Critical Literacy
Whose Bones? In Barnum’s Bones, Barnum Brown travels to the American West and South America in search of dinosaur fossils to bring back to New York. If your students read other dinosaur books, your students might locate where else dinosaur bones have been excavated, and where they are now on display. Is this fair? Should dinosaur skeletons be in museums in New York City or Washington, D.C. if they were discovered in Wyoming? Should books about dinosaur research, past and present, be examining this question? Using the Further Explorations section below, have students map out where dinosaur bones were found in the United States and where they are now on display. Have students review digital newspaper databases for information on the latest dinosaur discoveries, and who is doing the research, to bring their research up-to-date. As anyone ever protested the removal of dinosaur bones to another state or country? What recommendations do students make? Where do the dinosaur fossils belong?
Further Explorations
Online Resources
Tracy Fern’s Official Website
Boris Kulikov’s Official Website
American Museum of Natural History
Curator Podcasts, American Museum of Natural History
Wyoming Dinosaur Museum & Dig Site
“What Makes a Good Dinosaur Book? From The Horn Book Magazine
Dinosaurs, the National Museum of Natural History, Smithsonian
Virtual Dinosaur Dig, the National Museum of Natural History, Smithsonian
Paleo Lab, Carnegie Museum of Natural History, Pittsburgh
Movie Clips from 1908 Utah (Dinosaur Mountain) Dig
Dinosaurs, Discovery Channel
Prehistoric Animals, Dinosaurs, National Geographic
“Dinosaur Shocker,” Smithsonian Magazine, 2006
NPR Story, “Bone to Pick: First T-Rex Skeleton Complete at Last,” September 2011
Dinosaur State Park, Connecticut
Dinosaur Hall, Natural History Museum, Los Angeles County
Arnold, C. (2009). Global warming and the dinosaurs. New York: Clarion.
Bishop, N. (2000). Digging for Bird-Dinosaurs: An expedition to Madagascar. Boston: Houghton Mifflin.
Branley, F. M. (1989). What happened to the dinosaurs?[Let’s Read and Find Out series]. Illus. by M. Simont. New York: Harper Collins.
Brown, C.L. (2006). The day the dinosaurs died. [I Can Read series]. llus. by P. Wilson New York: HarperCollins.
Floca, B. (2000). Dinosaurs at the ends of the Earth: The story of the Central Asiatic Expeditions. London: Jackson/DK Ink.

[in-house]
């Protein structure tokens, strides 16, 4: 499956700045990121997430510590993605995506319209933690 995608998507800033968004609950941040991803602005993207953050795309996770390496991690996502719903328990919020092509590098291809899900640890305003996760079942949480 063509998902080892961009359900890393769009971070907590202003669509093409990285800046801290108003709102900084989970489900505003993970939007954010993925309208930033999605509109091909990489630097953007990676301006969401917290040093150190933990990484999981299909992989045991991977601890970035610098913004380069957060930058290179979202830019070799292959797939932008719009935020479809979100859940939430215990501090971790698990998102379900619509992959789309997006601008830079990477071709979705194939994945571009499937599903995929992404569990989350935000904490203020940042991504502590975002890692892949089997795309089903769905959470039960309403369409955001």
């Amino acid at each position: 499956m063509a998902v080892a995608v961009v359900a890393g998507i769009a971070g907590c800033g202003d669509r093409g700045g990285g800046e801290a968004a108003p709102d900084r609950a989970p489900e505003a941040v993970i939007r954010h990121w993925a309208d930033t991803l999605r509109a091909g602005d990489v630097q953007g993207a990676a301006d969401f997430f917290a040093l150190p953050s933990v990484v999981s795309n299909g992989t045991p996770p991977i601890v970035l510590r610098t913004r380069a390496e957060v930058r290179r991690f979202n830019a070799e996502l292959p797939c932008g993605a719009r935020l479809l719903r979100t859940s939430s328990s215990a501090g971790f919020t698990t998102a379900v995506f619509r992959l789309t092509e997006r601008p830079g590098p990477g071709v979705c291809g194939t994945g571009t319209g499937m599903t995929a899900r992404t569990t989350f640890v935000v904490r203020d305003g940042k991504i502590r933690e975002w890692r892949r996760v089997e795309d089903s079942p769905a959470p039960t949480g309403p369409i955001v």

Hartland, J. (2011). How the dinosaur got to the museum. Maplewood, NJ: Blue Apple Books.
Henderson, D. (2000). Asteroid impact. New York: Dial.
Jenkins, S. (2005). Prehistoric actual size. Boston: Houghton Mifflin.
Judge, L. (2010). Born to be giants: How baby dinosaurs grew up to rule the world. New York: Roaring Brook/Flashpoint.
Kerley, B. (2001). The dinosaurs of Waterhouse Hawkins: An illuminating history of Mr. Waterhouse Hawkins, artist and lecturer. Ill. by B. Selznick. New York: Scholastic.
Kudlinski, K. (2005). Boy, were we wrong about dinosaurs!Illus. by S. D. Schindler. New York:  Dutton.
Markle, S. (2000). Outside and inside dinosaurs. New York: Atheneum.
Ray, D.K. (2010). Dinosaur mountain: Digging into the Jurassic Age. New York: Farrar Straus Giroux. 
Sabuda, R., Reinhart, M. (2005). Encyclopedia prehistorica: Dinosaurs. Cambridge, MA: Candlewick.
Mary Ann Cappiello About Mary Ann Cappiello

Mary Ann is a professor of language and literacy at Lesley University. A former public school language arts and humanities teacher, she is a passionate advocate for and commentator on children’s books. Mary Ann is the co-author of Teaching with Text Sets (2013) and Teaching to Complexity (2015) and Text Sets in Action: Pathways Through Content Area Literacy (Stenhouse, 2021). She has been a guest on public radio and a consultant to public television. From 2015-2018, Mary Ann was a member of the National Council of Teachers of English's Orbis Pictus Award for Outstanding Nonfiction (K-8) Committee, serving two years as chair.